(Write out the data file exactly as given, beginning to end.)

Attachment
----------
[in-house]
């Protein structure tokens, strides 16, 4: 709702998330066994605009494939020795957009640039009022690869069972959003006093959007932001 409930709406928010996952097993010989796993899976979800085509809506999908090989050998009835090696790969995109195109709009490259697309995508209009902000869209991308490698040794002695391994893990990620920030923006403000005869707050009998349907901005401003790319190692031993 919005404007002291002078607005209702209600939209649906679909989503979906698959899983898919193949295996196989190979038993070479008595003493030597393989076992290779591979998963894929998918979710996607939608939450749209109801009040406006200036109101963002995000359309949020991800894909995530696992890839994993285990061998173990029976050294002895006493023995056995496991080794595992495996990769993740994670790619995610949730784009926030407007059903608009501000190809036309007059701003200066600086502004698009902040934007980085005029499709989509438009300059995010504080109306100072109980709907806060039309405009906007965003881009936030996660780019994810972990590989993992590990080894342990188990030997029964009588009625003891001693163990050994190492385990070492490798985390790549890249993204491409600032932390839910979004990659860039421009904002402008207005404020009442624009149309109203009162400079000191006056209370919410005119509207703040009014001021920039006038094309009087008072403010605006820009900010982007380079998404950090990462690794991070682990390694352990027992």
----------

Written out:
[in-house]
């Protein structure tokens, strides 16, 4: 709702998330066994605009494939020795957009640039009022690869069972959003006093959007932001 409930709406928010996952097993010989796993899976979800085509809506999908090989050998009835090696790969995109195109709009490259697309995508209009902000869209991308490698040794002695391994893990990620920030923006403000005869707050009998349907901005401003790319190692031993 919005404007002291002078607005209702209600939209649906679909989503979906698959899983898919193949295996196989190979038993070479008595003493030597393989076992290779591979998963894929998918979710996607939608939450749209109801009040406006200036109101963002995000359309949020991800894909995530696992890839994993285990061998173990029976050294002895006493023995056995496991080794595992495996990769993740994670790619995610949730784009926030407007059903608009501000190809036309007059701003200066600086502004698009902040934007980085005029499709989509438009300059995010504080109306100072109980709907806060039309405009906007965003881009936030996660780019994810972990590989993992590990080894342990188990030997029964009588009625003891001693163990050994190492385990070492490798985390790549890249993204491409600032932390839910979004990659860039421009904002402008207005404020009442624009149309109203009162400079000191006056209370919410005119509207703040009014001021920039006038094309009087008072403010605006820009900010982007380079998404950090990462690794991070682990390694352990027992």